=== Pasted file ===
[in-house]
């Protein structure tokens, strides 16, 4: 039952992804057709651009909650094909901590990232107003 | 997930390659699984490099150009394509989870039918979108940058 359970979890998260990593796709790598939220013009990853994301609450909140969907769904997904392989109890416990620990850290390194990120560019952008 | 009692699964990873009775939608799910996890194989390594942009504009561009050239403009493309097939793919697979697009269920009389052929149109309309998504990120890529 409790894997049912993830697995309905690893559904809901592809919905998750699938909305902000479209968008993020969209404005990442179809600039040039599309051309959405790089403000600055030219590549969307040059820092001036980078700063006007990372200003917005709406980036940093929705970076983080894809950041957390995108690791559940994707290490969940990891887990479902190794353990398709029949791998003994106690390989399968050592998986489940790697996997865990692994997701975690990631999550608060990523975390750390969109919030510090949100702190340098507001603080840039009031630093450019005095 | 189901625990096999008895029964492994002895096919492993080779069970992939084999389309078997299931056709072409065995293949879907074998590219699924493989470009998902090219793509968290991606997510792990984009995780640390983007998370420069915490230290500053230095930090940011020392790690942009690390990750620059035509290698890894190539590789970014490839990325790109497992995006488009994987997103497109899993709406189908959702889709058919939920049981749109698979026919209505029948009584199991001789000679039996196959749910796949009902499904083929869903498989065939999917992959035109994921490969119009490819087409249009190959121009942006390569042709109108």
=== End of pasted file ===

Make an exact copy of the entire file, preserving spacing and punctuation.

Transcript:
[in-house]
């Protein structure tokens, strides 16, 4: 039952992804057709651009909650094909901590990232107003 | 997930390659699984490099150009394509989870039918979108940058 359970979890998260990593796709790598939220013009990853994301609450909140969907769904997904392989109890416990620990850290390194990120560019952008 | 009692699964990873009775939608799910996890194989390594942009504009561009050239403009493309097939793919697979697009269920009389052929149109309309998504990120890529 409790894997049912993830697995309905690893559904809901592809919905998750699938909305902000479209968008993020969209404005990442179809600039040039599309051309959405790089403000600055030219590549969307040059820092001036980078700063006007990372200003917005709406980036940093929705970076983080894809950041957390995108690791559940994707290490969940990891887990479902190794353990398709029949791998003994106690390989399968050592998986489940790697996997865990692994997701975690990631999550608060990523975390750390969109919030510090949100702190340098507001603080840039009031630093450019005095 | 189901625990096999008895029964492994002895096919492993080779069970992939084999389309078997299931056709072409065995293949879907074998590219699924493989470009998902090219793509968290991606997510792990984009995780640390983007998370420069915490230290500053230095930090940011020392790690942009690390990750620059035509290698890894190539590789970014490839990325790109497992995006488009994987997103497109899993709406189908959702889709058919939920049981749109698979026919209505029948009584199991001789000679039996196959749910796949009902499904083929869903498989065939999917992959035109994921490969119009490819087409249009190959121009942006390569042709109108």